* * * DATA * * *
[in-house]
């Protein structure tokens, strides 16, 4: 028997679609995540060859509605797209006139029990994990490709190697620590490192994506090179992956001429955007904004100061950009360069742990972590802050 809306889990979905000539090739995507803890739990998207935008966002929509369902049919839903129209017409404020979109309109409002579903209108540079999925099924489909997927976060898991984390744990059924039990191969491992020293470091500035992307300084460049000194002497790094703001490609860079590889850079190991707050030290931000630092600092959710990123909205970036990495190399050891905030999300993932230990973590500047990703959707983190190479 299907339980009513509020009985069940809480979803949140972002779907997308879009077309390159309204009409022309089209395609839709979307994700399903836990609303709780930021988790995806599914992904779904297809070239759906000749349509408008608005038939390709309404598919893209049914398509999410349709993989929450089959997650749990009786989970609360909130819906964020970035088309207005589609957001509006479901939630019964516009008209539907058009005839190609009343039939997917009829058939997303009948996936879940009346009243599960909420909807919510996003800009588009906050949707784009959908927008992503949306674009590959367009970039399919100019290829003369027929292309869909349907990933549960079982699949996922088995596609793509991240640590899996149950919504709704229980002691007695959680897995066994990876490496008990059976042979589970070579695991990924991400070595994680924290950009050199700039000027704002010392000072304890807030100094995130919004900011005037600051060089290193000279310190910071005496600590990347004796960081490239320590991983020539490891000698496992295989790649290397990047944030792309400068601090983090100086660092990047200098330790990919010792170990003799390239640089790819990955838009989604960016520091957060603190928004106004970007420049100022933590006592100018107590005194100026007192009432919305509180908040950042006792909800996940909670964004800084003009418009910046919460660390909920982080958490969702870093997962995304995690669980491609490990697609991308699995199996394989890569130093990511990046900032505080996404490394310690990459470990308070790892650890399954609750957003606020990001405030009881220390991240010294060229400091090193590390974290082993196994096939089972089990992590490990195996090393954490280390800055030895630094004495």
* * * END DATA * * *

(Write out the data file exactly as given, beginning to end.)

[in-house]
């Protein structure tokens, strides 16, 4: 028997679609995540060859509605797209006139029990994990490709190697620590490192994506090179992956001429955007904004100061950009360069742990972590802050 809306889990979905000539090739995507803890739990998207935008966002929509369902049919839903129209017409404020979109309109409002579903209108540079999925099924489909997927976060898991984390744990059924039990191969491992020293470091500035992307300084460049000194002497790094703001490609860079590889850079190991707050030290931000630092600092959710990123909205970036990495190399050891905030999300993932230990973590500047990703959707983190190479 299907339980009513509020009985069940809480979803949140972002779907997308879009077309390159309204009409022309089209395609839709979307994700399903836990609303709780930021988790995806599914992904779904297809070239759906000749349509408008608005038939390709309404598919893209049914398509999410349709993989929450089959997650749990009786989970609360909130819906964020970035088309207005589609957001509006479901939630019964516009008209539907058009005839190609009343039939997917009829058939997303009948996936879940009346009243599960909420909807919510996003800009588009906050949707784009959908927008992503949306674009590959367009970039399919100019290829003369027929292309869909349907990933549960079982699949996922088995596609793509991240640590899996149950919504709704229980002691007695959680897995066994990876490496008990059976042979589970070579695991990924991400070595994680924290950009050199700039000027704002010392000072304890807030100094995130919004900011005037600051060089290193000279310190910071005496600590990347004796960081490239320590991983020539490891000698496992295989790649290397990047944030792309400068601090983090100086660092990047200098330790990919010792170990003799390239640089790819990955838009989604960016520091957060603190928004106004970007420049100022933590006592100018107590005194100026007192009432919305509180908040950042006792909800996940909670964004800084003009418009910046919460660390909920982080958490969702870093997962995304995690669980491609490990697609991308699995199996394989890569130093990511990046900032505080996404490394310690990459470990308070790892650890399954609750957003606020990001405030009881220390991240010294060229400091090193590390974290082993196994096939089972089990992590490990195996090393954490280390800055030895630094004495």